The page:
Preferred Woodworking stone type

A forum for discussion about the actual use of stone tools for woodworking, and other tasks.

Preferred Woodworking stone type

VirginiaKnapper
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VirginiaKnapper
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Joined: March 13th, 2018, 4:32 pm

June 13th, 2018, 2:35 pm #1

I have been praticioning with different kinds of stone for wood carving. So far, a unique kind of Jasper has performed the best for both shaving and scraping and carving, which I have used to shave bullroarers and carve an atlatl. Since y'all should have nuch more experiance than I, what works best for others? So far, the jasper has outdone my other stones.

Frank

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"It's about what you learn, not what you make" - Erret Callahan
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Robson Valley
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Robson Valley
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Joined: April 24th, 2015, 12:27 am

June 13th, 2018, 4:02 pm #2

The hardest stone in the Pacific Northwest is nephrite jade.  Some sort of a fibrous iron-based mineral of gemstone quality.
Ground down, it was used for adze blades.
Those would have been very effective when working western red cedar for dishes, boxes poles and boats.

Google UBC/MOA and use the search in the online collection to see examples.
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VirginiaKnapper
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VirginiaKnapper
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June 13th, 2018, 4:41 pm #3

You actually discussed just that in the Axe rock thread. The UBC collection is mostly ethic items, but does contain some neat examples of Native American artifacts.

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Hummingbird Point
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Hummingbird Point
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Joined: October 28th, 2009, 4:36 pm

June 16th, 2018, 10:59 pm #4

Hope this link works.  Pages 113-115

https://books.google.com/books?id=HlwUo ... ly&f=false
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Robson Valley
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Robson Valley
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June 18th, 2018, 5:27 am #5

What are "ethnic" items?
I apologize.  You need to be in the museum.  Less than 10% of the collection is on line.
There are rows of jade adze heads in one of the drawers beneath a show case.
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VirginiaKnapper
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VirginiaKnapper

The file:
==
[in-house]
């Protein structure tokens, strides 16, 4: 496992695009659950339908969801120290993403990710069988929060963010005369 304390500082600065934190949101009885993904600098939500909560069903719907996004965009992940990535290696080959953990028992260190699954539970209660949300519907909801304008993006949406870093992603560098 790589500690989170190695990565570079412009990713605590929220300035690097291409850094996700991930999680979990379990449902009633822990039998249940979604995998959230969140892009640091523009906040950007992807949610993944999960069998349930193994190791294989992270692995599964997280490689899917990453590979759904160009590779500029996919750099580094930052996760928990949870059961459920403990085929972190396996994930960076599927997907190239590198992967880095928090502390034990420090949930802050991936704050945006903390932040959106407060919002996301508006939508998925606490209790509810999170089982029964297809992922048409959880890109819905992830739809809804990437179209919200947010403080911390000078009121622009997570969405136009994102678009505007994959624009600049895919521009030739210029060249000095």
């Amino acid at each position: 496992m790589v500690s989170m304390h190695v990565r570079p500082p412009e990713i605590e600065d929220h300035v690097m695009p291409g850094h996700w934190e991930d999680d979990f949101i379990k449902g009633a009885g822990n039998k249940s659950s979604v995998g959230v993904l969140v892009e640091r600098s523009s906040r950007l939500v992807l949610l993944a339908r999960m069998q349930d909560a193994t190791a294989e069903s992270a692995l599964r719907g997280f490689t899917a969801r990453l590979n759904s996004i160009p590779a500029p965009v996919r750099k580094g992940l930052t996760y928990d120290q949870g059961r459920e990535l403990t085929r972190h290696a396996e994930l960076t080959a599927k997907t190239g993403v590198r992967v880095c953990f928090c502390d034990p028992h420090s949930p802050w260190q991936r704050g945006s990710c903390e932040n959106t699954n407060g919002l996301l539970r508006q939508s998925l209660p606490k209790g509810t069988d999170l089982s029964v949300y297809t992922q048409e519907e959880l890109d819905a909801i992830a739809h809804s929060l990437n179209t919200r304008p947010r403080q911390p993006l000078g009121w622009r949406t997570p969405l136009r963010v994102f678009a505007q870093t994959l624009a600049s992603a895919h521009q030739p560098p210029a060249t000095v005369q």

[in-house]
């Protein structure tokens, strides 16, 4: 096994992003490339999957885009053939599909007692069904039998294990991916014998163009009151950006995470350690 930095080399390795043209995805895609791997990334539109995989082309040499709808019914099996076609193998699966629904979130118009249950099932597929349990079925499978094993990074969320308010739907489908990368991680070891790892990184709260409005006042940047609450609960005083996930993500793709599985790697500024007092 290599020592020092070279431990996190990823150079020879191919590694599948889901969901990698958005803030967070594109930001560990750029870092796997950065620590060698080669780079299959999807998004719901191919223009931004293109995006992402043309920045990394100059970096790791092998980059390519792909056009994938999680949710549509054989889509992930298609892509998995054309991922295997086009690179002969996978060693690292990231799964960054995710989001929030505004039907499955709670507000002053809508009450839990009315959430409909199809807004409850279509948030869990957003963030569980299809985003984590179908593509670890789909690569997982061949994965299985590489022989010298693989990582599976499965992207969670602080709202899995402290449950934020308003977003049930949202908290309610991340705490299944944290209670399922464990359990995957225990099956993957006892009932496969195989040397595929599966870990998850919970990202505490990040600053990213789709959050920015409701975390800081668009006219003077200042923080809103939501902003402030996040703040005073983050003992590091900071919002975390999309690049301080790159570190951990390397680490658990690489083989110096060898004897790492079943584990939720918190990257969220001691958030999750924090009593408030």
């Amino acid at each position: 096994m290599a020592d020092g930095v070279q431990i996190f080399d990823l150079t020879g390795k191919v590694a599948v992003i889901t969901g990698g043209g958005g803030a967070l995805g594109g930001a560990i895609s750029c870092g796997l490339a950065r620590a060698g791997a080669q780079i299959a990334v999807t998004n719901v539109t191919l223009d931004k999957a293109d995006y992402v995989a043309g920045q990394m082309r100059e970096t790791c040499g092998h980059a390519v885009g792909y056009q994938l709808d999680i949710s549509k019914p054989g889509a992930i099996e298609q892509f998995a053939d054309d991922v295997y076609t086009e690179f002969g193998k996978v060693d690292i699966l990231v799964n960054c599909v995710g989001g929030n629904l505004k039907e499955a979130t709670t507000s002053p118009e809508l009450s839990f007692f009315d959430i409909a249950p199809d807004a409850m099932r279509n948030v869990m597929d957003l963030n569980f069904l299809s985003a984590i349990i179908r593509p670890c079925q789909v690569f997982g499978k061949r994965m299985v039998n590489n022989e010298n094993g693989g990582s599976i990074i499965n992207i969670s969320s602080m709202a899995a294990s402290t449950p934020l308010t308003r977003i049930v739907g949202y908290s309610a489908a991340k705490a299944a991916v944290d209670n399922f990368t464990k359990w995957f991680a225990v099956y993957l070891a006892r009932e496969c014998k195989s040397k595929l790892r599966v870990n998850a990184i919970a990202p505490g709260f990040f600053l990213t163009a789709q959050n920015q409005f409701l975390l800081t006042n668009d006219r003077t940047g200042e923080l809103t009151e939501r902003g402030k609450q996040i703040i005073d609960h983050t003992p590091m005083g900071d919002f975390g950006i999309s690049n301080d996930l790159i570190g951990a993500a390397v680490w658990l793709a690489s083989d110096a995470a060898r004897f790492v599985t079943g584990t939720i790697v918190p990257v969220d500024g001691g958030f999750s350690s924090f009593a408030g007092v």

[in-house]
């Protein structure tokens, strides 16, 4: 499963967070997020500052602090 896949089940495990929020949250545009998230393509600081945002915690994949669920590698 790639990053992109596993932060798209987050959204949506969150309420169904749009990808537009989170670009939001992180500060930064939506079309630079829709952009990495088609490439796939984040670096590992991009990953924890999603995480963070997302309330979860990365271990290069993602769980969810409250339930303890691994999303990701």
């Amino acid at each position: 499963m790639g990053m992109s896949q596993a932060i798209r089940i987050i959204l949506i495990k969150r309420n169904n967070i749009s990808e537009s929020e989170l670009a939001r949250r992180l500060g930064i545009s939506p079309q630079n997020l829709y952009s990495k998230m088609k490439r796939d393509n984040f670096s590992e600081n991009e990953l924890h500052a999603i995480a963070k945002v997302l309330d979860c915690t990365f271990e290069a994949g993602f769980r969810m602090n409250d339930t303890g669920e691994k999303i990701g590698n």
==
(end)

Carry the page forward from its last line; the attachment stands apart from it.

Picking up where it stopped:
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June 18th, 2018, 11:38 am #6

Ethnic items are things such as clothing, jewelry, stuff that distinctifies a culture.

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"Win some, lose some, and sometimes ran out" - Kenny Roberts
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VirginiaKnapper
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VirginiaKnapper
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Joined: March 13th, 2018, 4:32 pm

June 18th, 2018, 12:57 pm #7

Thanks for the link Copi. I heard that they wood sand wood by grinding it on sandstone, I have none so I utilized concrete, and it works just fine; and what do you know, Jasper flakes!

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"Win some, lose some, and sometimes ran out" - Kenny Roberts
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Robson Valley
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Robson Valley
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June 19th, 2018, 7:17 pm #8

A very old common name for the Equisetum horsetails is "scouring rush."  These plants contain silica crystals in the leaf cells.
Dried, the "rushes" were used for sanding and smoothing wood carvings.  UK/England, if my memory serves.
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Quillsnkiko
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Quillsnkiko
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Joined: June 22nd, 2006, 8:25 am

June 22nd, 2018, 10:30 pm #9

Tons of them grow down in the ditch by my mailbox...them and lots of other weeds and poison ivy. Quills
" You can't stop the waves .... but, you can learn to surf."
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